To determine age-related changes in neurologic function in the general population.
To administer a neurologic examination to participants in such a way that it is possible to calculate the proportion of elderly persons in the population with each abnormal finding and the proportion of persons with each finding but without evidence of the medical and neurologic diseases likely to produce neurologic abnormalities (eg, stroke and diabetes).
Individuals were selected from a communitydwelling population.
A stratified random sample of 467 persons aged 65 years and older were evaluated.
Many neurologic abnormalities are increasingly common with advancing age and are present in a substantial portion of the elderly population. The prevalence of abnormal neurologic findings not attributable to disease, however, is substantially lower, typically one half to one third the total prevalence. Moreover, the increase with age in the prevalence of abnormal neurologic findings not attributable to major disease varies substantially among the different measures.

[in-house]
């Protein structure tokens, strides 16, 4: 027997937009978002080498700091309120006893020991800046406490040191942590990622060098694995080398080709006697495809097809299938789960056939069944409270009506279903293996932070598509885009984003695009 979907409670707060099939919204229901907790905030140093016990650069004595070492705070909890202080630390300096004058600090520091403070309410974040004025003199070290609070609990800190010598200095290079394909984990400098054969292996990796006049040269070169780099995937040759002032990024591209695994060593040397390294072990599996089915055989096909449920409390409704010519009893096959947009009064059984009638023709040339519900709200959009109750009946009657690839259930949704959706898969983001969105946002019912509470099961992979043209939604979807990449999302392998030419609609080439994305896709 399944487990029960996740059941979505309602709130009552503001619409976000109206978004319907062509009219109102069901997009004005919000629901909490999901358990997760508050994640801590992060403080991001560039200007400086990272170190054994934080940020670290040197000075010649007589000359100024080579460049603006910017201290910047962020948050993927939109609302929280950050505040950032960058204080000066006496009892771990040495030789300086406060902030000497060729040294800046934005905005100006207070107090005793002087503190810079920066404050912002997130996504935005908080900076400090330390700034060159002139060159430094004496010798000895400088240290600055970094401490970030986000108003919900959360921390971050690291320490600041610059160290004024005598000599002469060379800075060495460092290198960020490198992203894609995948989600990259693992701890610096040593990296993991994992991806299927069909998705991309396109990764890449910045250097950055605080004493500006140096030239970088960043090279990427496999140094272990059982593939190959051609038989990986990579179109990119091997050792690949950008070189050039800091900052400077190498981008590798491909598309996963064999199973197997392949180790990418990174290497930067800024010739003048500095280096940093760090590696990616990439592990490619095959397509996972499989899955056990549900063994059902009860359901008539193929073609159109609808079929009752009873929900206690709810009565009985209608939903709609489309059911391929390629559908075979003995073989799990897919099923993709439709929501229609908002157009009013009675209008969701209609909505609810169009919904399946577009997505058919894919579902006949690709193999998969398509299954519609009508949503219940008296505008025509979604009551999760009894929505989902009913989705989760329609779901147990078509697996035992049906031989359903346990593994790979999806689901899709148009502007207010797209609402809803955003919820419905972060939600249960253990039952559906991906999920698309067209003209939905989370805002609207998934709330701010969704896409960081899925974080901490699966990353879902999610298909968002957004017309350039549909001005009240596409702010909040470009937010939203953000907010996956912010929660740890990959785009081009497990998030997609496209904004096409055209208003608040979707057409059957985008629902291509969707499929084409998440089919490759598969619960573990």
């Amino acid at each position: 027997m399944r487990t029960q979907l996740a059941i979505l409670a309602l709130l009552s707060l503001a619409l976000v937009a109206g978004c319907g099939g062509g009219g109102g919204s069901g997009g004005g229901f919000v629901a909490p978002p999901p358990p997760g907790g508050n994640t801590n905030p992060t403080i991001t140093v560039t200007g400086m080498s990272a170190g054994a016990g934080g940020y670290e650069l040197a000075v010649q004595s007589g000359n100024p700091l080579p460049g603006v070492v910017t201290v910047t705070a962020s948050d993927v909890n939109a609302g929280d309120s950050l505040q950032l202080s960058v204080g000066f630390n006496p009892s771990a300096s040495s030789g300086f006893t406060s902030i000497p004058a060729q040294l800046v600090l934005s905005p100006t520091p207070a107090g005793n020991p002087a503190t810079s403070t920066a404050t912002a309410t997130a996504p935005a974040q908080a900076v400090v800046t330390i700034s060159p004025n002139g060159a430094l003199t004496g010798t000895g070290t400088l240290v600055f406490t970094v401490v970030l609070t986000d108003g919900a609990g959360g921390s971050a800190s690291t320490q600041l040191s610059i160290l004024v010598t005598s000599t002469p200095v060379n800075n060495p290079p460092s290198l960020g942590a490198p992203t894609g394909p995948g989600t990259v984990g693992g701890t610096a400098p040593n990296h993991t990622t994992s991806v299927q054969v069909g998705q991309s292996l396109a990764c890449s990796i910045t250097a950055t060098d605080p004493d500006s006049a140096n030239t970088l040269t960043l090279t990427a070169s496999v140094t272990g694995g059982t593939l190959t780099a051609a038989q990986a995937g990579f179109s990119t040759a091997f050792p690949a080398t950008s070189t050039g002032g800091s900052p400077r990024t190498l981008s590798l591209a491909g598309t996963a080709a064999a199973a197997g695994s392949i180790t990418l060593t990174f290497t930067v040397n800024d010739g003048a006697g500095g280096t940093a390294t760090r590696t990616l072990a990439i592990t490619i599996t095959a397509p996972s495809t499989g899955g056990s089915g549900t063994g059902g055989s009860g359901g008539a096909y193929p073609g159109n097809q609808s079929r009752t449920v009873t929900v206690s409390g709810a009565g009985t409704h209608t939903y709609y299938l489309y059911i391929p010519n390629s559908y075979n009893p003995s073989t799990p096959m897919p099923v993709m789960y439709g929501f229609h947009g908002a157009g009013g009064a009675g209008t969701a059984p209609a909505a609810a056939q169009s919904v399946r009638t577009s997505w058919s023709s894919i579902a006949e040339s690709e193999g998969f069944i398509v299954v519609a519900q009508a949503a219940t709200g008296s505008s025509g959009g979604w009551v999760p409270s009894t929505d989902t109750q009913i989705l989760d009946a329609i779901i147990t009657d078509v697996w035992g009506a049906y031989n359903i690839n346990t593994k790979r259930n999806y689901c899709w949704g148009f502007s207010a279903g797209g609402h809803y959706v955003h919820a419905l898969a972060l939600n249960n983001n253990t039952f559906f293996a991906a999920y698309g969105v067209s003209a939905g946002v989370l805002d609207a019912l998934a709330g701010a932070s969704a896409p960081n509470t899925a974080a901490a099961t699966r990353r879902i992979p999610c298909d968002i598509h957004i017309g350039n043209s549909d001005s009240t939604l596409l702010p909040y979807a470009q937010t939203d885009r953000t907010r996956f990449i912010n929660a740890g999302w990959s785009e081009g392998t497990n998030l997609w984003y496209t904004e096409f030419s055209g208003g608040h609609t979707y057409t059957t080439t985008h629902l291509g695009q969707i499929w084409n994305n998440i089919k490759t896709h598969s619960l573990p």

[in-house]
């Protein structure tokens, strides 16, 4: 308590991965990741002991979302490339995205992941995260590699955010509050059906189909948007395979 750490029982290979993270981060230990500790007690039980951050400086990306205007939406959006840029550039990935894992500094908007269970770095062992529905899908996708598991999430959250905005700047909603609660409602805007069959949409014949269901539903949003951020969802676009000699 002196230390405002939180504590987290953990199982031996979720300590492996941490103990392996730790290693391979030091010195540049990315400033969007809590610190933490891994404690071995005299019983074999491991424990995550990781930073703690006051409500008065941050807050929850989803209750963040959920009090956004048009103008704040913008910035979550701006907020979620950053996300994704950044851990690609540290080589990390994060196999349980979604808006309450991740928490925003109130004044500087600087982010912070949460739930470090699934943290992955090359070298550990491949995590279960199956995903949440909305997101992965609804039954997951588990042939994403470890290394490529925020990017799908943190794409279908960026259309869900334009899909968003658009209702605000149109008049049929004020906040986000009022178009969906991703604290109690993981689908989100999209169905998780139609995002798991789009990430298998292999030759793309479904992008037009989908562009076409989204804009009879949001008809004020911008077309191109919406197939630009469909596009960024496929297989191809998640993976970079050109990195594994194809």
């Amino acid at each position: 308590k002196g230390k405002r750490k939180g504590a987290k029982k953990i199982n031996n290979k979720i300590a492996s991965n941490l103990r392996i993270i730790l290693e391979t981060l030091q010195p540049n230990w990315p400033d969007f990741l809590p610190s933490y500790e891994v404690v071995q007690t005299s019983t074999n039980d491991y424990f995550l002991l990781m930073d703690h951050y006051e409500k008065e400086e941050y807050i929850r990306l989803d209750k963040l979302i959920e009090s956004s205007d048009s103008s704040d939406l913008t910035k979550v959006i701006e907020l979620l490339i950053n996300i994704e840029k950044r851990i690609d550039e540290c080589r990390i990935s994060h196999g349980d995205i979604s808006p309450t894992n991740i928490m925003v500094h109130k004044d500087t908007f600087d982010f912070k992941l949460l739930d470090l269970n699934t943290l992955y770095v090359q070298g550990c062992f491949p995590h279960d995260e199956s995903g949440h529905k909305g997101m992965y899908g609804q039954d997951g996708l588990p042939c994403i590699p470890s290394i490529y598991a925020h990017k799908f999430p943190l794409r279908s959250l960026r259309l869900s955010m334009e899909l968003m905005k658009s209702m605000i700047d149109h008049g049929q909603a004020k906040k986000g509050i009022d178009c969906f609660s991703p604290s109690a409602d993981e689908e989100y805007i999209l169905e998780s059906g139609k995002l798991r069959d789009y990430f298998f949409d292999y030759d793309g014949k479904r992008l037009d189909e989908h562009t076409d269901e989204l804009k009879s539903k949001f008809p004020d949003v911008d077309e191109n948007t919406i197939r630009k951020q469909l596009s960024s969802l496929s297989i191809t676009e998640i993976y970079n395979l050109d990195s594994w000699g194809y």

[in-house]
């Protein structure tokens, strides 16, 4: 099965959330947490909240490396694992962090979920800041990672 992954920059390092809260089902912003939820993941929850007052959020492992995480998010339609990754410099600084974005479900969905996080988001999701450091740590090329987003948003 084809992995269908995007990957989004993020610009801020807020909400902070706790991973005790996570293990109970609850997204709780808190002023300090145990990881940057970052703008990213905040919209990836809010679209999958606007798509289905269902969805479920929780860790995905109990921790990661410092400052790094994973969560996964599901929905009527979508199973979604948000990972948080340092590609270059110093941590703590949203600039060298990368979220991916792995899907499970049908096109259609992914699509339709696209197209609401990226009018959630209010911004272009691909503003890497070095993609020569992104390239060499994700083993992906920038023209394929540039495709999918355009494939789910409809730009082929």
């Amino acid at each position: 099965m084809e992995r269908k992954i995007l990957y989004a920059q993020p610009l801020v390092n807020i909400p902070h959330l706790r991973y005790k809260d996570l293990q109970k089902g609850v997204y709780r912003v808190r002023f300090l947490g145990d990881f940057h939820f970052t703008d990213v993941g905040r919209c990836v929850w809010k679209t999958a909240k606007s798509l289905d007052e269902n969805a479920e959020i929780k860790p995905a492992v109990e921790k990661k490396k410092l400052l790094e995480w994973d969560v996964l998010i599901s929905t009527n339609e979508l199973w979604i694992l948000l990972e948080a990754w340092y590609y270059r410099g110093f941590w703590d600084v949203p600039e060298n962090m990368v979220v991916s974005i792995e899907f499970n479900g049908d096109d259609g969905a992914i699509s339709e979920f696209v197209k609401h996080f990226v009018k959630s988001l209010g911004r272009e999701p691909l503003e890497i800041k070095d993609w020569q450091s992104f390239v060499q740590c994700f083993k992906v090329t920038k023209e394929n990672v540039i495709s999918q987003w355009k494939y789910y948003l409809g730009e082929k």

Primitive reflexes and measures of gait show statistically significant increases with age in multiple measurement domains, suggesting a selective age-related vulnerability.
Odenheimer G, Funkenstein HH, Beckett L, et al. Comparison of Neurologic Changes in 'Successfully Aging' Persons vs the Total Aging Population. Arch Neurol. 1994;51(6):573–580. doi:10.1001/archneur.1994.00540180051013
Coronavirus Resource Center
Customize your JAMA Network experience by selecting one or more topics from the list below.